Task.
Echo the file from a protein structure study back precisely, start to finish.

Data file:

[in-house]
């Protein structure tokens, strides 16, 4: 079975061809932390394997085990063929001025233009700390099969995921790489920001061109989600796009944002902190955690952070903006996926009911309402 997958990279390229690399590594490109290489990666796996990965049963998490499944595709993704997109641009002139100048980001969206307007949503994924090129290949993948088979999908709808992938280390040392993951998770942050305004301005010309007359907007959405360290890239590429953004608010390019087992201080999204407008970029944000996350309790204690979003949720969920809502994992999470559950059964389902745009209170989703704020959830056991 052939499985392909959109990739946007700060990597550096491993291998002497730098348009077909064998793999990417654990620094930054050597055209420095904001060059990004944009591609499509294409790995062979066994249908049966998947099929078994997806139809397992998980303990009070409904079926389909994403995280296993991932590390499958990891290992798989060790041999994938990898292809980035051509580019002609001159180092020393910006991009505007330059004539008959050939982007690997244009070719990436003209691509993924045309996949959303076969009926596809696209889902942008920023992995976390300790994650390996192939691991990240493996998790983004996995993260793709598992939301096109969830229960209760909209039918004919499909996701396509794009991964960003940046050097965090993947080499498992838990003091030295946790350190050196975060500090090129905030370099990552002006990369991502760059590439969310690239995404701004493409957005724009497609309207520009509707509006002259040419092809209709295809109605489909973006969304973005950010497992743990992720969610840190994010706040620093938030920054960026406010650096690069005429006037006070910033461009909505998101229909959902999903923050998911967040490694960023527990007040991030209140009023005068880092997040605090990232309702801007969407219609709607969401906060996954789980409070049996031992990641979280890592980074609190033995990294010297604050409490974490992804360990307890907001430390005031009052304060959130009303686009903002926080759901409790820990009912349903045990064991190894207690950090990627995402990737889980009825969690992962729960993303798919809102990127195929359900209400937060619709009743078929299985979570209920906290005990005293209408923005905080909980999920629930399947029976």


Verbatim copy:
[in-house]
């Protein structure tokens, strides 16, 4: 079975061809932390394997085990063929001025233009700390099969995921790489920001061109989600796009944002902190955690952070903006996926009911309402 997958990279390229690399590594490109290489990666796996990965049963998490499944595709993704997109641009002139100048980001969206307007949503994924090129290949993948088979999908709808992938280390040392993951998770942050305004301005010309007359907007959405360290890239590429953004608010390019087992201080999204407008970029944000996350309790204690979003949720969920809502994992999470559950059964389902745009209170989703704020959830056991 052939499985392909959109990739946007700060990597550096491993291998002497730098348009077909064998793999990417654990620094930054050597055209420095904001060059990004944009591609499509294409790995062979066994249908049966998947099929078994997806139809397992998980303990009070409904079926389909994403995280296993991932590390499958990891290992798989060790041999994938990898292809980035051509580019002609001159180092020393910006991009505007330059004539008959050939982007690997244009070719990436003209691509993924045309996949959303076969009926596809696209889902942008920023992995976390300790994650390996192939691991990240493996998790983004996995993260793709598992939301096109969830229960209760909209039918004919499909996701396509794009991964960003940046050097965090993947080499498992838990003091030295946790350190050196975060500090090129905030370099990552002006990369991502760059590439969310690239995404701004493409957005724009497609309207520009509707509006002259040419092809209709295809109605489909973006969304973005950010497992743990992720969610840190994010706040620093938030920054960026406010650096690069005429006037006070910033461009909505998101229909959902999903923050998911967040490694960023527990007040991030209140009023005068880092997040605090990232309702801007969407219609709607969401906060996954789980409070049996031992990641979280890592980074609190033995990294010297604050409490974490992804360990307890907001430390005031009052304060959130009303686009903002926080759901409790820990009912349903045990064991190894207690950090990627995402990737889980009825969690992962729960993303798919809102990127195929359900209400937060619709009743078929299985979570209920906290005990005293209408923005905080909980999920629930399947029976």